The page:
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Controversial waste site plan thrown out

PUBLISHED: 17:54 22 October 2008 | UPDATED: 09:12 13 July 2010

A plan to expand the use of a waste site, prompting fears about increased levels of lorry movements along narrow rural roads, has been thrown out by planners.

A plan to expand the use of a waste site, prompting fears about increased levels of lorry movements along narrow rural roads, has been thrown out by planners.

The plan to increase the use of the site at Spa Common, on the edge of North Walsham, sparked outrage when it was revealed in August.

The company involved, HFS, wanted to use the site as a non hazardous liquid waste transfer station taking liquids from various sources for processing, treatment and despatch.

A range of concerns locally were headed by the fact the plan could lead to a maximum of 48 extra lorry movements a day - on top of what is already a significant number of movements from current businesses including a nearby scrapyard.

HFS bosses insisted the number of lorries would be no more than used to be associated with a previous land use by Anglian Water Services. They have reacted to the refusal with disappointment and accused some campaigners of failing to deal in the facts.

A Norfolk County Council spokesman confirmed the plan had been refused on the grounds of highway safety and a lack of information about the potential risk of pollution.

Polly Bowles, one of the main campaigners behind the battle to have the plan rejected, said: “We have nothing against HFS whatsoever, it is a good business which we wish well.

“But Spa Common is a small community with tiny roads and these extra tankers would have been dangerous to people and would have ruined the tranquillity and peace we all moved here for.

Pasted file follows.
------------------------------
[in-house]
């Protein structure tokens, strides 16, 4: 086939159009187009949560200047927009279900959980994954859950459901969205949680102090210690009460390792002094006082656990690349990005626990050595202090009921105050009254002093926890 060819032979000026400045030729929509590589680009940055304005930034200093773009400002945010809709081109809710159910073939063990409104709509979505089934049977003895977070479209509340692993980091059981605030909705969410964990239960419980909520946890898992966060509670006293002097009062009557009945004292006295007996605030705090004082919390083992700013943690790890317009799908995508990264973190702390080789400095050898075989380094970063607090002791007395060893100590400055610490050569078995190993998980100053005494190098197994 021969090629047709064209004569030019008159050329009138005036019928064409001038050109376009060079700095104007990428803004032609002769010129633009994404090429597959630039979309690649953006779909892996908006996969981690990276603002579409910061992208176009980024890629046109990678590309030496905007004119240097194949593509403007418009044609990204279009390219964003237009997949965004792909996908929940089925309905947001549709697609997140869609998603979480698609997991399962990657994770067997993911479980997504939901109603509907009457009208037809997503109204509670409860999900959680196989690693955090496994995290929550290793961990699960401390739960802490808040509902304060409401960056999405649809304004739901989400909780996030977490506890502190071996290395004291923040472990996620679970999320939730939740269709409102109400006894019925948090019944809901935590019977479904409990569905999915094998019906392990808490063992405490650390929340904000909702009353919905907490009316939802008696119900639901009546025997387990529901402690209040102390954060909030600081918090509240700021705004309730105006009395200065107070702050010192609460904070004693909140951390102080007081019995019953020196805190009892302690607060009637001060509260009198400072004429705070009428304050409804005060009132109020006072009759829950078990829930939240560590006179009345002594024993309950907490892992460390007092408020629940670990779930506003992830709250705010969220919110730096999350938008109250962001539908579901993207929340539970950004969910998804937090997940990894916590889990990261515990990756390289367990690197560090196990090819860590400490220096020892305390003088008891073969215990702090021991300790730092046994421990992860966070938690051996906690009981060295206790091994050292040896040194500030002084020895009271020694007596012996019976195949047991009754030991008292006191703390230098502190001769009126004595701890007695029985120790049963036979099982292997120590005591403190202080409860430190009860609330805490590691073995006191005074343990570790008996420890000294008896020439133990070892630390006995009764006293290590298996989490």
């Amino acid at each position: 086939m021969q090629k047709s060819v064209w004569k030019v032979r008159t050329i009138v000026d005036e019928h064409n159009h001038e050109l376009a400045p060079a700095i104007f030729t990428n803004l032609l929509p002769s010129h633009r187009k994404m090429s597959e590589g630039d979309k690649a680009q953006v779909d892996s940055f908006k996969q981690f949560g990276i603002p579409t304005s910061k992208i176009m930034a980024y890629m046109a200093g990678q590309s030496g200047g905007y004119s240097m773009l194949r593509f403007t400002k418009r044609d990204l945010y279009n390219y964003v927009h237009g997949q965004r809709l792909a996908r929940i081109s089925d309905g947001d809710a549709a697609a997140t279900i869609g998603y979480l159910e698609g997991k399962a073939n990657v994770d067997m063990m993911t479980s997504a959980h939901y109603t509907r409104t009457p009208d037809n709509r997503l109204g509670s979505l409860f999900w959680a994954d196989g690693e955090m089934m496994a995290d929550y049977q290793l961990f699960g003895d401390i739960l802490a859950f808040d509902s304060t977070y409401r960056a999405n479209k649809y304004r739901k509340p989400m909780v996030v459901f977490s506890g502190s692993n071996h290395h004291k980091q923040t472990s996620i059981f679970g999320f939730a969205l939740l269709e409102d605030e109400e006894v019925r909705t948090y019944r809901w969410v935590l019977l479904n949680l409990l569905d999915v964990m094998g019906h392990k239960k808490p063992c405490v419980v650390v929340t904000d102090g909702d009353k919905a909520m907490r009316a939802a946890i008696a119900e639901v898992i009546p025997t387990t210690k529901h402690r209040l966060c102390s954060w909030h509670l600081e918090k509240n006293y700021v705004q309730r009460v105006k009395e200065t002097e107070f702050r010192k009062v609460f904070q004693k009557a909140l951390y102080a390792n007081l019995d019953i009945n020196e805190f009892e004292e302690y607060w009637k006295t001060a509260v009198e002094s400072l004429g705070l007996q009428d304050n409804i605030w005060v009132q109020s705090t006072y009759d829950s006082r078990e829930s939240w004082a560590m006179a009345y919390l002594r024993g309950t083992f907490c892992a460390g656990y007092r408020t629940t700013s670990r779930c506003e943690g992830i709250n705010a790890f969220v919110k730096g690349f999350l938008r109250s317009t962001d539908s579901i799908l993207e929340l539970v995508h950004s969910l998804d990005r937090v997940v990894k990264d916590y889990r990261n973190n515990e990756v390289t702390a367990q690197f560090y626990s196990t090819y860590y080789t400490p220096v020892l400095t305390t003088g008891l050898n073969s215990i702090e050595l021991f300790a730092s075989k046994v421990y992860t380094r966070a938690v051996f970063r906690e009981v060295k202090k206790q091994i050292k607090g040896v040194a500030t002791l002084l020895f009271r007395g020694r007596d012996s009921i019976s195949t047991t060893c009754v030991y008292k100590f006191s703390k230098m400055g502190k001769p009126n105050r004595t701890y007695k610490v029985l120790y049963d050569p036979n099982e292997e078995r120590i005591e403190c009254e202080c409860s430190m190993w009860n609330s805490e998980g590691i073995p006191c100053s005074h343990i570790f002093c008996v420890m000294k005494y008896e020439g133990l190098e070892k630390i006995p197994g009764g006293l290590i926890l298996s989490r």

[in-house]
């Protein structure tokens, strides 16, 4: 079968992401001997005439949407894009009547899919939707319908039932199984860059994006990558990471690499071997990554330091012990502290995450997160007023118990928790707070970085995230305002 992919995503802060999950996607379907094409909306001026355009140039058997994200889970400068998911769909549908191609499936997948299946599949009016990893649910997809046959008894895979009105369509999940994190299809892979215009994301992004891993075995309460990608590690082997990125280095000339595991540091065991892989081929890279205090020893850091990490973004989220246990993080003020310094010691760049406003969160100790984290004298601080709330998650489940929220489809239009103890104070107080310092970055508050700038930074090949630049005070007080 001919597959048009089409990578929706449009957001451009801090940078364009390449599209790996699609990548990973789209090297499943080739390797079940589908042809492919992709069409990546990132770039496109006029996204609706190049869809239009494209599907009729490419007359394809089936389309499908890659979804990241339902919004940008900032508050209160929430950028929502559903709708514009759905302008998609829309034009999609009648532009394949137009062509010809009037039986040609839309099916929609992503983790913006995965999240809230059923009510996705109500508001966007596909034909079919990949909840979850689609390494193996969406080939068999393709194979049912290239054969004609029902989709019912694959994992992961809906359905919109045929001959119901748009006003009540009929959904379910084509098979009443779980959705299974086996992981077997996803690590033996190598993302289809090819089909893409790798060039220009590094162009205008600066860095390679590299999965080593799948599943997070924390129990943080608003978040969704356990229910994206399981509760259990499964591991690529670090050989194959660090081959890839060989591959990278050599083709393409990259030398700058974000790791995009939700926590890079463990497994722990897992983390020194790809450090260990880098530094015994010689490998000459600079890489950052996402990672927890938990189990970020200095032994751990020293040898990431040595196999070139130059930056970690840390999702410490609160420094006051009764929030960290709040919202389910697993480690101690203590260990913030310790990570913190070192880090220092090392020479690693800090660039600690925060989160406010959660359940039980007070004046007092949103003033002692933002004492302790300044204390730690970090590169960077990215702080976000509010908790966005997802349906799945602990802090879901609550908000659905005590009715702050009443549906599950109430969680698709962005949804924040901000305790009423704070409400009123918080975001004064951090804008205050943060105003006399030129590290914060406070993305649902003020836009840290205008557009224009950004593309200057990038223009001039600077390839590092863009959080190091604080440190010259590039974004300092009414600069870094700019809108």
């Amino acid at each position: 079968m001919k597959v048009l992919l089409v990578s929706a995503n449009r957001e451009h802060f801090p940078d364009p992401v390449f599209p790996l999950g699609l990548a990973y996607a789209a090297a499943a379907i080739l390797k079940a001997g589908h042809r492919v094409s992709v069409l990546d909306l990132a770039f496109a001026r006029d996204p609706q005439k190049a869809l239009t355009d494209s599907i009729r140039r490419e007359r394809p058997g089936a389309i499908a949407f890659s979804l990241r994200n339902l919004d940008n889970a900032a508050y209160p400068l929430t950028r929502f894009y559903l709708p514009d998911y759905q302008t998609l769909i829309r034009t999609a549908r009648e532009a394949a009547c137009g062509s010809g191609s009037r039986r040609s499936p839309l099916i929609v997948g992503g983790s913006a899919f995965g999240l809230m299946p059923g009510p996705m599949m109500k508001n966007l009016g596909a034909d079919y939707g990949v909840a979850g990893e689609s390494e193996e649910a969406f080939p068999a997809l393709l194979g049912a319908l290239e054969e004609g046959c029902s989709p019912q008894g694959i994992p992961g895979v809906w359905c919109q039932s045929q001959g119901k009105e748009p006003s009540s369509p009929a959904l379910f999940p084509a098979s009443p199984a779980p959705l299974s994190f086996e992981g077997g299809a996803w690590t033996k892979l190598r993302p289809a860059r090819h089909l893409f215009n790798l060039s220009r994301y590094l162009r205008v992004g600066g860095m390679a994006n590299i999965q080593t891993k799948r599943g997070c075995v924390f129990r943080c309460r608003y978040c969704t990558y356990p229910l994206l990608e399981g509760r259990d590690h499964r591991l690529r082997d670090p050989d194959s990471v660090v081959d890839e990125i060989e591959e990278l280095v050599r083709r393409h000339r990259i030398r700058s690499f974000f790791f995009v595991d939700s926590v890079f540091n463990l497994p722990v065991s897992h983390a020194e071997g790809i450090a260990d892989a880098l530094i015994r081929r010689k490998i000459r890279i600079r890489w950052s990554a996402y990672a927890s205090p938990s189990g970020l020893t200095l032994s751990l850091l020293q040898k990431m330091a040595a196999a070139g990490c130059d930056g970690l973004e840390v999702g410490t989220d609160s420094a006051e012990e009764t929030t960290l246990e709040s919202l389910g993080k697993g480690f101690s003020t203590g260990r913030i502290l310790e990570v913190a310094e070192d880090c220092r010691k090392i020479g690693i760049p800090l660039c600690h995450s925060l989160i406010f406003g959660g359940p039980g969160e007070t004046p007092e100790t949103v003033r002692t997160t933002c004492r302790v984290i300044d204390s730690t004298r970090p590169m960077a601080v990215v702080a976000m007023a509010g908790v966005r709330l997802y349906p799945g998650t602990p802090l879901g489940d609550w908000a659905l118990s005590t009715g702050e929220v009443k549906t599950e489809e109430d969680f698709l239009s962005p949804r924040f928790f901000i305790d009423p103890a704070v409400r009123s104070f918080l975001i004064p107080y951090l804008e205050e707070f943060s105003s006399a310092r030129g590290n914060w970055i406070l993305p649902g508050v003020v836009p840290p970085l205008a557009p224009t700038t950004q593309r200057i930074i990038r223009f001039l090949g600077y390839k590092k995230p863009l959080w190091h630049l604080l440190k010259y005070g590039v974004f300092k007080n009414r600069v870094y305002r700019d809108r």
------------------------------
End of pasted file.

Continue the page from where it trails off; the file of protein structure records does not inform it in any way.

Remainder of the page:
“I am so happy the county council has seen sense, I genuinely believe this will be the salvation of our community.”

Mrs Bowles said residents, especially of Spa Common but also of neighbouring North Walsham, had done everything in their power to battle the plan.

“When it emerged what was going on lots of people came out of the woodwork, wrote letters, did traffic surveys, came to meetings and distributed leaflets.”

Pat Ford, a North Walsham district councillor, said: “I think it is wonderful that such a very small community has got so passionately involved in this issue.

“The lanes are far too narrow and it is a very built up area.

“It is good to see a business expand but this would have been in the wrong place because of the highways issue.”

Town councillor Ellen Grover said the battle had seen a “wonderful unification” of a community.

“They have truly shown a Dunkirk spirit, people who didn't know each other are now friends,” said Mrs Grover.

“And at the end of it all they have got the right result.”

County council spokesman Kate Gooding said: “The roads serving the development are considered to be inadequate due to their width and construction.

“It is felt the proposal would be detrimental to highway safety.

“There is also not enough evidence about the potential risk of pollution to controlled waters.”

HFS spokesman Barry Munson said that all the way through the process the business had maintained the truth and backed this up with facts and documents.

“The facts we submitted have been confirmed to the objectors by independent bodies they contacted or information they have seen for themselves, the results from which they chose to ignore and not share.

“The applicant must only deal in facts, not so if you are an objector, where you can choose what information you share with the wider public to ensure you sell the story that you want.”

Mr Munson said some letters from objectors “neglected to leave in the facts” and added he felt the decision had been rushed by the council to meet a government deadline set for deciding the application.


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